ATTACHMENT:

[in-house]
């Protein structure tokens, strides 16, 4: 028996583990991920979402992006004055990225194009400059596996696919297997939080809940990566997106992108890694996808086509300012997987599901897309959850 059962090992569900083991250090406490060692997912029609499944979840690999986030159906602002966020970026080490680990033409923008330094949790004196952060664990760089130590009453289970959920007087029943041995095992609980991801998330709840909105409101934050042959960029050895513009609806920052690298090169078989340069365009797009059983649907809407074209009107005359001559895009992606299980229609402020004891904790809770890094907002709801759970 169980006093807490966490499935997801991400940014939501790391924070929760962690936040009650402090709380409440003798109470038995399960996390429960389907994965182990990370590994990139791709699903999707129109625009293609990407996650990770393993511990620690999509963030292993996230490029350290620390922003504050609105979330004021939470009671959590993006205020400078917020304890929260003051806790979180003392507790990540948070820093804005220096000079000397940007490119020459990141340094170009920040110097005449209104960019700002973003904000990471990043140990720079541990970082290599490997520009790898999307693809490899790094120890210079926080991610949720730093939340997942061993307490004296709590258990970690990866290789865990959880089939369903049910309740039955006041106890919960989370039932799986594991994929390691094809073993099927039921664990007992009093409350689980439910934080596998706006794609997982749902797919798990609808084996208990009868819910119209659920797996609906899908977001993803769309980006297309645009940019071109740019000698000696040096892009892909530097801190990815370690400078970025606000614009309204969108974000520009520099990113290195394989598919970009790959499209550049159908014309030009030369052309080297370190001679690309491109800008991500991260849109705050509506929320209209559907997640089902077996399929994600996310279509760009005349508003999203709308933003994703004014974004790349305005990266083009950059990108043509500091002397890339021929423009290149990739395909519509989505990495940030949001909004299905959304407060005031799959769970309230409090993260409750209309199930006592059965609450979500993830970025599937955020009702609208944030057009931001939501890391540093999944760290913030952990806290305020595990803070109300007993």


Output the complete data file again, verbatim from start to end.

[in-house]
């Protein structure tokens, strides 16, 4: 028996583990991920979402992006004055990225194009400059596996696919297997939080809940990566997106992108890694996808086509300012997987599901897309959850 059962090992569900083991250090406490060692997912029609499944979840690999986030159906602002966020970026080490680990033409923008330094949790004196952060664990760089130590009453289970959920007087029943041995095992609980991801998330709840909105409101934050042959960029050895513009609806920052690298090169078989340069365009797009059983649907809407074209009107005359001559895009992606299980229609402020004891904790809770890094907002709801759970 169980006093807490966490499935997801991400940014939501790391924070929760962690936040009650402090709380409440003798109470038995399960996390429960389907994965182990990370590994990139791709699903999707129109625009293609990407996650990770393993511990620690999509963030292993996230490029350290620390922003504050609105979330004021939470009671959590993006205020400078917020304890929260003051806790979180003392507790990540948070820093804005220096000079000397940007490119020459990141340094170009920040110097005449209104960019700002973003904000990471990043140990720079541990970082290599490997520009790898999307693809490899790094120890210079926080991610949720730093939340997942061993307490004296709590258990970690990866290789865990959880089939369903049910309740039955006041106890919960989370039932799986594991994929390691094809073993099927039921664990007992009093409350689980439910934080596998706006794609997982749902797919798990609808084996208990009868819910119209659920797996609906899908977001993803769309980006297309645009940019071109740019000698000696040096892009892909530097801190990815370690400078970025606000614009309204969108974000520009520099990113290195394989598919970009790959499209550049159908014309030009030369052309080297370190001679690309491109800008991500991260849109705050509506929320209209559907997640089902077996399929994600996310279509760009005349508003999203709308933003994703004014974004790349305005990266083009950059990108043509500091002397890339021929423009290149990739395909519509989505990495940030949001909004299905959304407060005031799959769970309230409090993260409750209309199930006592059965609450979500993830970025599937955020009702609208944030057009931001939501890391540093999944760290913030952990806290305020595990803070109300007993």